Dive Dry with Dr. Bill

019: Cup Corals

As our local waters cool and the kelp recovers from warmer summer temperatures, my thoughts stray to my diving experiences in the warm waters and coral reefs of South East Asia, Australia and the South Pacific Islands. Kelp forests are native to cool, temperate waters and reef-building corals are found in warm, sub-tropical and tropical waters. Looking at global distribution maps of the two groups, it is quite clear they do not overlap because of this.

However, Catalina and southern California waters are home to a few varieties of coral that do not form massive reef structures like their tropical relatives. These are the solitary brown and orange cup corals, and the colonial cup coral. In fact these species may be found as far north as British Columbia south to Baja California. Like their tropical relatives, each of these species forms a hard cup of calcium carbonate to protect the delicate, anemone-like body and tentacles. Although small, these corals can be quite beautiful when viewed close-up. I've never seen it myself, but the pigment in the orange cup coral is apparently fluorescent and appears blue under "black light" (UV).

The solitary species form cups of 1-1.5 inches in diameter scattered along the rocky surfaces. Their orange or almost clear tentacles extend from the protection of these stony cups to feed. Each tentacle bears many stinging cells called nematocysts used to capture their prey. The nematocysts have barb-like projectiles attached by threads which explode on contact, entering the prey and holding it tight so the tentacles can pass it to the central mouth.

In corals the two sexes are separate. Sperm is cast into the water and fertilizes the eggs which are inside the female's stomach cavity (you think you have digestive problems!). The small larval forms are released mainly in the spring and summer, and travel only short distances before settling on rocks and other hard surfaces to attach and develop into adults.

The colonial cup coral occurs in groups and is orange to pink in color. These colonies may be half a foot in width and up to 3" high. Obviously not enough to constitute a coral reef. They are generally not found in the open like their solitary relatives, preferring caves and the protected sides of rocks. There are a few colonies within the Dive Park but divers must search carefully to find them.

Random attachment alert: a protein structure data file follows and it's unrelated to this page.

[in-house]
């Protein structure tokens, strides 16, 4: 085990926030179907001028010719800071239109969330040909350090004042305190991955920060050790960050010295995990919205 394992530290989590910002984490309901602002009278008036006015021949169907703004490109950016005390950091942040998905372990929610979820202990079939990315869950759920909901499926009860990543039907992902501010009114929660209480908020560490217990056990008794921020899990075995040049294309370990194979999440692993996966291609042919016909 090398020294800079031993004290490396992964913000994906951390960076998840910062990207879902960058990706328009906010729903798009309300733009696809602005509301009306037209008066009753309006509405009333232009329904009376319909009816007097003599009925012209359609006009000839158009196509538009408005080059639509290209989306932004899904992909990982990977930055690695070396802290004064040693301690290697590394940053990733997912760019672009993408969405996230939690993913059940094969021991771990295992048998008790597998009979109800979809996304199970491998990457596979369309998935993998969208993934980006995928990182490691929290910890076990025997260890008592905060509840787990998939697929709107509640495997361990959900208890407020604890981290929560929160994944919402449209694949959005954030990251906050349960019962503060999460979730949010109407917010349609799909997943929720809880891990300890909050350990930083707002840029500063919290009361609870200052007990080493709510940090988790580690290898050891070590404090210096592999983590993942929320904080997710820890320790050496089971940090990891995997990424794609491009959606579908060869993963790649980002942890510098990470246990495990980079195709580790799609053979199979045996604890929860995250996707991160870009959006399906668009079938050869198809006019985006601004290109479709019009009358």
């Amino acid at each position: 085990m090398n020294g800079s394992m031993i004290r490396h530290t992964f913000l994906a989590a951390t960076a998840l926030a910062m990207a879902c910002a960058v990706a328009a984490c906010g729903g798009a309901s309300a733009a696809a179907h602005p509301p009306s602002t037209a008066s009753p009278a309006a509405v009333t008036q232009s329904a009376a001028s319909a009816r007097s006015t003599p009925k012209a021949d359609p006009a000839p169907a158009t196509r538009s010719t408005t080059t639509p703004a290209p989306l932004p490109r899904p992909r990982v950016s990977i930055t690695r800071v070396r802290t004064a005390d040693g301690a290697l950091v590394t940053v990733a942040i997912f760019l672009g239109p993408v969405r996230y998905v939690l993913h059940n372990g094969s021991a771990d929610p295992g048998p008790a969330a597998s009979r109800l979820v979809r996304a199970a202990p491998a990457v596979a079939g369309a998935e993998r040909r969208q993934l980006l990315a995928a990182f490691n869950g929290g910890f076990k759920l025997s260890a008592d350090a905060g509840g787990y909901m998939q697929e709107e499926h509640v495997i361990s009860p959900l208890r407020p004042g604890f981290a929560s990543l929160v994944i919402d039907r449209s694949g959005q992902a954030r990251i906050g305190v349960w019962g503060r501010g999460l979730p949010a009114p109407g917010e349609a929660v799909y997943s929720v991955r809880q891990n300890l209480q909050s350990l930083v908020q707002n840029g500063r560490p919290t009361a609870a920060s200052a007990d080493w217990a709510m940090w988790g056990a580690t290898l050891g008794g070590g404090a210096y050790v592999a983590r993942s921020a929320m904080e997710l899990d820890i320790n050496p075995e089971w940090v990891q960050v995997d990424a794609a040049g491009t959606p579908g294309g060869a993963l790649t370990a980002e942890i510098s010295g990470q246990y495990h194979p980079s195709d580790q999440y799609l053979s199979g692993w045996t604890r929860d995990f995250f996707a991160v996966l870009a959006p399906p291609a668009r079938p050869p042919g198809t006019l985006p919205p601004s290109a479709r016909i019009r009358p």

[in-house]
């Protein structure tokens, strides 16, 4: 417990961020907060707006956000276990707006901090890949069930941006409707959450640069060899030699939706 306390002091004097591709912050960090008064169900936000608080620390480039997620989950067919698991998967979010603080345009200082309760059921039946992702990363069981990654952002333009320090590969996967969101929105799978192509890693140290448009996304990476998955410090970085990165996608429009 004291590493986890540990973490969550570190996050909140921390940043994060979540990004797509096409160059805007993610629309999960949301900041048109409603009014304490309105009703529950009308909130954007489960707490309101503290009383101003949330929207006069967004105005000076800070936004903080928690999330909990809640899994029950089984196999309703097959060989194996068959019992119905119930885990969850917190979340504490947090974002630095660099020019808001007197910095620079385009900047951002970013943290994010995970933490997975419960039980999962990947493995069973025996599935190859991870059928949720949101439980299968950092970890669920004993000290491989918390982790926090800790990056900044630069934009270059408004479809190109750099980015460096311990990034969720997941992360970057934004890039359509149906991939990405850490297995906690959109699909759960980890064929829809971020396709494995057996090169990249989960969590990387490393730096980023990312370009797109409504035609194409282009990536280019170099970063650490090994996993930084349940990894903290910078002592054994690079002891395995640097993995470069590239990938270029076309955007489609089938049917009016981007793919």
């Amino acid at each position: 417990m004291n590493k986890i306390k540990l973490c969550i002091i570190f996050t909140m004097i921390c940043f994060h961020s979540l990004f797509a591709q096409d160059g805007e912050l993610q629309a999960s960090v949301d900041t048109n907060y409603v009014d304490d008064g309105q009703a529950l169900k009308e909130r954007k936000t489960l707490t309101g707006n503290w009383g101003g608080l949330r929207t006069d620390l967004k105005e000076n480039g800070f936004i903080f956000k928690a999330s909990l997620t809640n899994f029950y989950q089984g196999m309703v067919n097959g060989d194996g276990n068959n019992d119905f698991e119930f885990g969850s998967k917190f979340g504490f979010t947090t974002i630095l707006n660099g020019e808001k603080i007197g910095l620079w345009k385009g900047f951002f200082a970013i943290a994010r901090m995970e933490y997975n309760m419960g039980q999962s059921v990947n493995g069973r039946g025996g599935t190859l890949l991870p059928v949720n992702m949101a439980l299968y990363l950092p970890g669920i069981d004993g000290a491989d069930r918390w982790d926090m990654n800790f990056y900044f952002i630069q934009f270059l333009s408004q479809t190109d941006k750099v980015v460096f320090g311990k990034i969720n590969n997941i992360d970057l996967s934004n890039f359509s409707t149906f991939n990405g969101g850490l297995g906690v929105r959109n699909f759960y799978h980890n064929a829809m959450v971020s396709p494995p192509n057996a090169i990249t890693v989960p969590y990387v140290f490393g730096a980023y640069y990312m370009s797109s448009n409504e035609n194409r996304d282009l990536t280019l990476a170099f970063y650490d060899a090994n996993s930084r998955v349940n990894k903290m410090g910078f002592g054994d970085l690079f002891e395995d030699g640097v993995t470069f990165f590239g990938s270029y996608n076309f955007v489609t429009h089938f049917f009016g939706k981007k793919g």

Another difference between our local cup corals and the reef-builders is they contain none of the symbiotic algae that make coral reefs appear green. In the tropical reef corals these tiny one-celled algae provide food and oxygen for the corals which in turn give them a habitat to live in, nutrients and carbon dioxide. It is the loss of these algae that is the cause of coral bleaching. However, our cup corals can absorb the organic matter shed by giant and other kelps, and use it for food.

Several years ago I received e-mail from a scientist in the Middle East who is a recognized expert on the cup corals. He had read my research paper on marine invertebrates found on drifting kelp holdfasts. The scientist rightfully questioned how a cup coral could be found on kelp since they only attach to hard surfaces like rock. I explained that drifting holdfasts often contain rocks attached to them, and the cup corals I found were on these rocks. Both of us recognized that, because cup coral larvae only travel short distances, their presence on kelp holdfasts drifting in the open ocean might be a good mechanism to disperse them from the mainland coast to more isolated areas like Catalina and other islands.

As you can see from the pictures, our local coral really can be quite beautiful. However, my thoughts still turn to warmer waters come December. This winter I'll be diving and lecturing on a cruise ship in the Sea of Cortez based out of La Paz. With any luck I may still get a chance after that to return to Thailand or Tahiti, or try Brazil or Venezuela, to enjoy the warm waters... I mean the beautiful reef-building corals there!

© 2003 Dr. Bill Bushing. Watch the "Dive Dry with Dr. Bill" underwater videos on Catalina Cable TV channel 49, 10:00 AM and 5:00 PM weekdays.

Image caption: Calcium carbonate cip of solitary cup coral; colonial cup corals;
tentacles pf solitary cup coral showing nematocysts; tentacles and mouth of solitary cup coral

This document maintained by Dr. Bill Bushing.
Material © 2003 Star Thrower Educational Multimedia